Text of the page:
Wednesday, March 25, 2009

One sultry Wednesday evening……………..

…… I stepped out on to my balcony the smell of fried fish drifted upwards from the road below. The vendor, a middle aged man who sports a Veerappan moustache, had conveniently set up his stall near the wine shop across the road from our apartment. The fish, five rupees each, came wrapped in old newspaper with some onions and a slice of lemon. If you are a regular customer you might even get an extra lemon. Although a bit on the salty side the fish is tasty, cheap, good value for money, and a big hit with the boozehounds who patronize the wine shop as day turns into night and shadows become relatively longer. I secretly wonder if the fish man and the wine shop fellas are business partners. Because, you see, the saltier the fish is, the thirstier one becomes, and with a wine shop at arm’s length all one have to do is ask for another bottle of whatever one’s poison is. And what’s the point in drinking if one doesn’t have snacks to keep the mouth busy, and what better snack than a good non-vegetarian one?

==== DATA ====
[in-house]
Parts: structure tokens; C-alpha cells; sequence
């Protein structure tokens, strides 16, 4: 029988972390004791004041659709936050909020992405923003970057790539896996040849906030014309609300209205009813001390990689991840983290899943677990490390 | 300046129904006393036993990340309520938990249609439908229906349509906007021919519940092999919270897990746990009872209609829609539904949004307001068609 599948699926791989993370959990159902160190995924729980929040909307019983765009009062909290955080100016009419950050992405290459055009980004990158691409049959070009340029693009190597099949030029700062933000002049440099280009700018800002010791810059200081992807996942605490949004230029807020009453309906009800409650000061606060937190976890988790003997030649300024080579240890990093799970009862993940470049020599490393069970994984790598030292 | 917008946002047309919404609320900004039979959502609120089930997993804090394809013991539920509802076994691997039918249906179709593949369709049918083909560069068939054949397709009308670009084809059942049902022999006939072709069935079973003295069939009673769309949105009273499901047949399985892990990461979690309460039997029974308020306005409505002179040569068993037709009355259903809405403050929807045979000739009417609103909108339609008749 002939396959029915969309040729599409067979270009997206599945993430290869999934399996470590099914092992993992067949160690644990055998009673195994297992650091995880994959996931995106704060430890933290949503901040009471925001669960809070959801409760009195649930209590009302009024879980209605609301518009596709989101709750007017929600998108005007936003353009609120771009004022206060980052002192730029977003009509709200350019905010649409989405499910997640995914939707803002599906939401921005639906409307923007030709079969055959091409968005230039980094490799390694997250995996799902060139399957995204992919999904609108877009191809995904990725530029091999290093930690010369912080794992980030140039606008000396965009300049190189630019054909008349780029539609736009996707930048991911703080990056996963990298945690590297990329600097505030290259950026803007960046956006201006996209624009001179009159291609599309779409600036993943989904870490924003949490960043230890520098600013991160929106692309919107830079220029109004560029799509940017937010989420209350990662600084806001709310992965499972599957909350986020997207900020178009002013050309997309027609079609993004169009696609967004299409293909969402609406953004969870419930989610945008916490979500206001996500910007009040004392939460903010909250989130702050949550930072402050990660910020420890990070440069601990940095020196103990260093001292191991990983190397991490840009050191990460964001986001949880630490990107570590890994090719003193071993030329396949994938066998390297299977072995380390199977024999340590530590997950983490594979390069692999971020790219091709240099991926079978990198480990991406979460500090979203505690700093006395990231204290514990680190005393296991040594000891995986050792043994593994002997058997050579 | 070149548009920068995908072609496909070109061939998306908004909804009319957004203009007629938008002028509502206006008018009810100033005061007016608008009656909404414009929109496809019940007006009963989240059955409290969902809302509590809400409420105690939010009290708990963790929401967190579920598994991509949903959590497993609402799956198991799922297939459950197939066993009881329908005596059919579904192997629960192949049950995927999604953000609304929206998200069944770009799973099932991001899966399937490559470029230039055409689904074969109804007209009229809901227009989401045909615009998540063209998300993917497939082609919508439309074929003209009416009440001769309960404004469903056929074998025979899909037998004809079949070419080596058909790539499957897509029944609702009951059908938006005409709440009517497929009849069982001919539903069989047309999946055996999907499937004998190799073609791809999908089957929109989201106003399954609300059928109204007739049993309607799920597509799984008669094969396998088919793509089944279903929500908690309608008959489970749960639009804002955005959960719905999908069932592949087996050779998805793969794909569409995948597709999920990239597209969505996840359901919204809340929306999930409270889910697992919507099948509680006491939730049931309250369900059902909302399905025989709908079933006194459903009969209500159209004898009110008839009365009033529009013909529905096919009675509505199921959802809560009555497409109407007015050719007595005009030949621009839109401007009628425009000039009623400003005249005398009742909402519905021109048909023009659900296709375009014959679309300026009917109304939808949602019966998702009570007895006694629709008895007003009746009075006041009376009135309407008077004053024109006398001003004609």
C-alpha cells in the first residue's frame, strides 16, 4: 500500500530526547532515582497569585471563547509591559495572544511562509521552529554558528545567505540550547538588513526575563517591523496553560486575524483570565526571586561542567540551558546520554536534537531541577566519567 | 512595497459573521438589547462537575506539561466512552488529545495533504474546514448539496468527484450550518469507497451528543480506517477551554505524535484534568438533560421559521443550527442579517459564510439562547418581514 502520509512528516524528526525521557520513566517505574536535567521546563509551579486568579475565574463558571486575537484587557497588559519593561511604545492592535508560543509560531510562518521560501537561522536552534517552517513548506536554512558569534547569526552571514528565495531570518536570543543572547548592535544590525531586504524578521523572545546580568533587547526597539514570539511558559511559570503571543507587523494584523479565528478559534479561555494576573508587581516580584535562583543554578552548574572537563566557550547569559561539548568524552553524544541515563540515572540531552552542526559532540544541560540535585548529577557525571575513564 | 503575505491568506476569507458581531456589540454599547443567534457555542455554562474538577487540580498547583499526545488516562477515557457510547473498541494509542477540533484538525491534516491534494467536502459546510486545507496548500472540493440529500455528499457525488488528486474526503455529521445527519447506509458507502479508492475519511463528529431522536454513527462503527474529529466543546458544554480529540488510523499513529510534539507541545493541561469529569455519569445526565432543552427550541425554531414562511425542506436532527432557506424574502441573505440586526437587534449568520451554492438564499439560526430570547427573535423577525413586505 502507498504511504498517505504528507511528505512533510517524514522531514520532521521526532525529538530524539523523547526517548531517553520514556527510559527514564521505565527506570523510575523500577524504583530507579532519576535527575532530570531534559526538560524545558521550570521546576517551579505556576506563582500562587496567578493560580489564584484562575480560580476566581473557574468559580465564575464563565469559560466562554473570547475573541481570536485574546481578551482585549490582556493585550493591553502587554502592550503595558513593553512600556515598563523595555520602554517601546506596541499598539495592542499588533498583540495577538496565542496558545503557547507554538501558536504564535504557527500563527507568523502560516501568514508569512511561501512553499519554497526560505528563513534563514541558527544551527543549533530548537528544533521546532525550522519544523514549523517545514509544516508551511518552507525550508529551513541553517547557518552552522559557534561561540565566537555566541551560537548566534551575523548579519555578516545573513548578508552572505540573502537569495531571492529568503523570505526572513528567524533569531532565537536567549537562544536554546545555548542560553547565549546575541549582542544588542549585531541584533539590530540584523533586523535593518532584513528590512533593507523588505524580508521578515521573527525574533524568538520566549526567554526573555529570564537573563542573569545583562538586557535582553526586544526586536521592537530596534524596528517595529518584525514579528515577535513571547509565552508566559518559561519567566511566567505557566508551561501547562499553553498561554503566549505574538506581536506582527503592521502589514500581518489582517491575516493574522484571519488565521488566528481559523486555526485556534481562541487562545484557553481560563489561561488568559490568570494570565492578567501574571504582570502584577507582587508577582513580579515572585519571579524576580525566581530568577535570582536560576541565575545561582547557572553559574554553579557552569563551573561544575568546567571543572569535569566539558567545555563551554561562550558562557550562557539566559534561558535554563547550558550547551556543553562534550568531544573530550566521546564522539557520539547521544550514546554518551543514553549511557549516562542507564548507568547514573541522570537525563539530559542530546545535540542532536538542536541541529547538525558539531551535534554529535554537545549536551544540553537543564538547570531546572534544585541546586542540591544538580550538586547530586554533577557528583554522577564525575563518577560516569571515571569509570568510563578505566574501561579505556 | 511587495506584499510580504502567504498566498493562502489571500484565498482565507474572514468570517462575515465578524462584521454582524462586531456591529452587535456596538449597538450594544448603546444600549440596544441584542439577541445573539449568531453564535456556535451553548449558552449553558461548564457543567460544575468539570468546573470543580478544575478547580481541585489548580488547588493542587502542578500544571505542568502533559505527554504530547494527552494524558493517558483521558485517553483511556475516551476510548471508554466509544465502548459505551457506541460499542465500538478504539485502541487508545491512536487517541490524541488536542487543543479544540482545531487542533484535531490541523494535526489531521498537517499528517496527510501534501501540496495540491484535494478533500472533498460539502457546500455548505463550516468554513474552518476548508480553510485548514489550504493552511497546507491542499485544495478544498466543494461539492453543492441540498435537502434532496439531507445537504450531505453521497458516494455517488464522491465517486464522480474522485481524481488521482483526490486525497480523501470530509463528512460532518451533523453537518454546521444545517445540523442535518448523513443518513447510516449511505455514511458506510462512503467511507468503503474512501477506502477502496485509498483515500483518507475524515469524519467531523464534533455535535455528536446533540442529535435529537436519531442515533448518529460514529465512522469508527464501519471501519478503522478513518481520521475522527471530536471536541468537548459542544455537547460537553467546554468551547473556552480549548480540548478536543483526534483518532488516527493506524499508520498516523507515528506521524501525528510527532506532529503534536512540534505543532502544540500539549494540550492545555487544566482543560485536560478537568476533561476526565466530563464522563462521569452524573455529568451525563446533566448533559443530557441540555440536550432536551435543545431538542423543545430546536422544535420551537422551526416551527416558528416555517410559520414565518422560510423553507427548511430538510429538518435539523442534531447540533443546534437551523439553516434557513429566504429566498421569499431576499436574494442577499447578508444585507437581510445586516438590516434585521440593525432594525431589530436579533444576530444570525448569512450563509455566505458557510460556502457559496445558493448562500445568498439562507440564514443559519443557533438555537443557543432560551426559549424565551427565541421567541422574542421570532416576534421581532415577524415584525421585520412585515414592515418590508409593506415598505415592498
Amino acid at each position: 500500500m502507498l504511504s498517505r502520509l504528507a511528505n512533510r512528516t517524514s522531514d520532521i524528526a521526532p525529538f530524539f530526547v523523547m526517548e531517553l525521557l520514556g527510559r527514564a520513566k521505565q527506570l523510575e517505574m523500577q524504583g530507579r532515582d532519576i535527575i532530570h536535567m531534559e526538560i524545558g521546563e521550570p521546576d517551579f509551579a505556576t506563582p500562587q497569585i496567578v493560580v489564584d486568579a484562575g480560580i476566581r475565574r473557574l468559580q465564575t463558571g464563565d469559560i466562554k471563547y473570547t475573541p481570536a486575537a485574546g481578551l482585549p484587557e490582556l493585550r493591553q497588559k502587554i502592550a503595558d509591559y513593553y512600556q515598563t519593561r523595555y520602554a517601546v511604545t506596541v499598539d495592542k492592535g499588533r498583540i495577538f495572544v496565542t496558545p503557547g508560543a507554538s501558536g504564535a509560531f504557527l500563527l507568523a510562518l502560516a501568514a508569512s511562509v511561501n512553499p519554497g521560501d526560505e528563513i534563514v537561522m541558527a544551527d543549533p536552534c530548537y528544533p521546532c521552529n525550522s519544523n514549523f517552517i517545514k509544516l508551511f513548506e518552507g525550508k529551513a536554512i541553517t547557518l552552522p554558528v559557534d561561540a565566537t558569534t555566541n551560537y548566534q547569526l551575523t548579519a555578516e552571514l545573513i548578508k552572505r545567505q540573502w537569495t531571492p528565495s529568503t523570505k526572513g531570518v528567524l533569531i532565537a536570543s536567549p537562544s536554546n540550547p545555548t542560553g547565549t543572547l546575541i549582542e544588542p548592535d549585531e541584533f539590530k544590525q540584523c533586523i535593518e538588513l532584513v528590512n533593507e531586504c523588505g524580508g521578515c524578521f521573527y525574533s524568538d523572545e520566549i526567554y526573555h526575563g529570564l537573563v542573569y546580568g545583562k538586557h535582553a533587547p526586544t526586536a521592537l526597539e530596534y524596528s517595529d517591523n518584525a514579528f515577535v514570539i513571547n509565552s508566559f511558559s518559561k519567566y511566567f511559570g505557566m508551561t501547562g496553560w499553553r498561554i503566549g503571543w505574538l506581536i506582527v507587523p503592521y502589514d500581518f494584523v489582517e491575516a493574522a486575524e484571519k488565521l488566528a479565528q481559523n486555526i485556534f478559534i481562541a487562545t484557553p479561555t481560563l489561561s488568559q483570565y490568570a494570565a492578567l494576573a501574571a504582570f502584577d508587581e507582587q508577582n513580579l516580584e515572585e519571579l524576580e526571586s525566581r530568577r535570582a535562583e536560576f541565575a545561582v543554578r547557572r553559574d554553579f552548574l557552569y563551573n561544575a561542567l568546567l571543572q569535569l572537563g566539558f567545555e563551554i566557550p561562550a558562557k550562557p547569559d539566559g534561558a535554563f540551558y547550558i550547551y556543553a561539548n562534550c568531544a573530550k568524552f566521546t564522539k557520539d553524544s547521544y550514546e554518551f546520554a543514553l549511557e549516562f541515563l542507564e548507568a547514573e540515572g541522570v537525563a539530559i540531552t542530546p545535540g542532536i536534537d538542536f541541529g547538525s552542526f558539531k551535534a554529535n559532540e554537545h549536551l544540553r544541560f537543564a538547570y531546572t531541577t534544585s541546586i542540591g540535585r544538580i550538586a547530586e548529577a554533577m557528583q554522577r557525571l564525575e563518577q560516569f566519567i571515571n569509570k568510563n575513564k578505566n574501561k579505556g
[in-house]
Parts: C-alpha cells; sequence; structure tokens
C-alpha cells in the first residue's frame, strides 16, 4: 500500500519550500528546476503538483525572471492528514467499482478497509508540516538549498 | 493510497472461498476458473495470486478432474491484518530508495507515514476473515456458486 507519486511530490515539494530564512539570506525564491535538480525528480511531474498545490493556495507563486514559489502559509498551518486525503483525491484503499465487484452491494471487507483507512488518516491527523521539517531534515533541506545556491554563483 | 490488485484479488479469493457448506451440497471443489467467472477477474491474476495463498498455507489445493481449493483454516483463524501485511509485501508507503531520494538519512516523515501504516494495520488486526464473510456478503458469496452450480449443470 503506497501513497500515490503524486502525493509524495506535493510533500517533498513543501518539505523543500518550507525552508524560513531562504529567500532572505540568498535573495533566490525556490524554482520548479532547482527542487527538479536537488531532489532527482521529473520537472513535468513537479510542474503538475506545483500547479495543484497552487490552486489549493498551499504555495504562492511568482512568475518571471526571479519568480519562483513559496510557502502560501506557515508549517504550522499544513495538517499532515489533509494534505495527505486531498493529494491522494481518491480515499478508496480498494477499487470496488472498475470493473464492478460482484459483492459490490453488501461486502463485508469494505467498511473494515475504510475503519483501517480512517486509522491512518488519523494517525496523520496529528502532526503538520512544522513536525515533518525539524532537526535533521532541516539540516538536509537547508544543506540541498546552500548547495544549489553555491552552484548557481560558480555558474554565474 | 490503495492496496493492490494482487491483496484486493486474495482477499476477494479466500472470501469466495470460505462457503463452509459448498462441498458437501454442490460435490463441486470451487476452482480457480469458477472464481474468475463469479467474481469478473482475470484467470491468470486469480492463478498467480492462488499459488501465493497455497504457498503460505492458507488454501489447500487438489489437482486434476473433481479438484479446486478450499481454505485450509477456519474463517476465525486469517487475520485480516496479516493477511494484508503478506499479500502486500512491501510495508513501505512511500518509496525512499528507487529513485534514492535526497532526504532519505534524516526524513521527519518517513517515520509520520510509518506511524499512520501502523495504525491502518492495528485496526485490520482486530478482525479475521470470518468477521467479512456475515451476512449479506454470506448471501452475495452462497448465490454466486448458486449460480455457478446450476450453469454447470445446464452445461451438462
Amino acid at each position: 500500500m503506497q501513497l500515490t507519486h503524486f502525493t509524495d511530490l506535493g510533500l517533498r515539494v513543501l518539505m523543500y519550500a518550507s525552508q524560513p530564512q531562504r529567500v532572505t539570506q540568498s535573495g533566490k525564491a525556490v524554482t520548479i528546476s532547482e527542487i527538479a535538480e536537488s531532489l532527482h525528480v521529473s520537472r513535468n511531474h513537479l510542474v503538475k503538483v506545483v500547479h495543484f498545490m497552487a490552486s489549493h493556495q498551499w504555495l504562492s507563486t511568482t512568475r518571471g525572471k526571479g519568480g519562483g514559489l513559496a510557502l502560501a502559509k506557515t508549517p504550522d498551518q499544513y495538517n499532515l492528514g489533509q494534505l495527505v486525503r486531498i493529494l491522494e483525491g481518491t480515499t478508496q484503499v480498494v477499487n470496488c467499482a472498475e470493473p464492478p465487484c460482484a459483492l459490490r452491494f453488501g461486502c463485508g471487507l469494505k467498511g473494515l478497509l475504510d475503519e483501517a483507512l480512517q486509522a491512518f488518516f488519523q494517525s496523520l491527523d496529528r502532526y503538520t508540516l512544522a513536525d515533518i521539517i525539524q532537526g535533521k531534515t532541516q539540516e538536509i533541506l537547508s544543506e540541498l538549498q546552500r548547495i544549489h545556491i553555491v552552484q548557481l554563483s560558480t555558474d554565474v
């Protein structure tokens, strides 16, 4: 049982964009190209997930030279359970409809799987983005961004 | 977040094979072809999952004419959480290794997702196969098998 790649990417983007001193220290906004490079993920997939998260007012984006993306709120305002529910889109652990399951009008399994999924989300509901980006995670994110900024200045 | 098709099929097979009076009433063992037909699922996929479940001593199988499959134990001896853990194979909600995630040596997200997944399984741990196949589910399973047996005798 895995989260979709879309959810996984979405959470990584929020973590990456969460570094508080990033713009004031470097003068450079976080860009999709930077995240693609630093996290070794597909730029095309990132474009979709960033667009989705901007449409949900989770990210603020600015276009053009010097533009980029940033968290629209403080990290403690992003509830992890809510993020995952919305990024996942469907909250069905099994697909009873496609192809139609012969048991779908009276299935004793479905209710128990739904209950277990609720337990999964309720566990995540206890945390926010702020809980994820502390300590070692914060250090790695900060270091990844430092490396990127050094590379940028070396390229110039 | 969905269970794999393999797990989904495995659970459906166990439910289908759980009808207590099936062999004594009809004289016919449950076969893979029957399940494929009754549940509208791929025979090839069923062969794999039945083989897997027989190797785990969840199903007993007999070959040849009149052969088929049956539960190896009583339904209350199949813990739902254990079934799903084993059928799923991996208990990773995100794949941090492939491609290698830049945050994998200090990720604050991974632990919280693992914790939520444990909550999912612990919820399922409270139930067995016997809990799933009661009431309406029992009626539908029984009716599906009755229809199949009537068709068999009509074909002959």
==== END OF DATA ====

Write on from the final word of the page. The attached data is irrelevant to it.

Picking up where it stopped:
I see him now; briskly doing his business, taking less than a minute to wrap a fish, and exchanging conspiratorial smiles with his co-conspirators, the liquor barons. The wine shop will close at 11 pm, and he will push away his trolley and go home to his family, and will lie in bed and smile and think of another successful evening gone by.

Sunday, March 15, 2009


Questions questions everywhere I go. I'm sick to death of answering the same questions a million times. That’s one big disadvantage of living in a strange land. People around you are curious, and every new face you meet, every new friend you make means you have to answer questions 1-10 all over again. Strangers are no different. Go out shopping, go for medical checkups, go to the bank, go to any dashed place and the most asked question is “Where are you from?”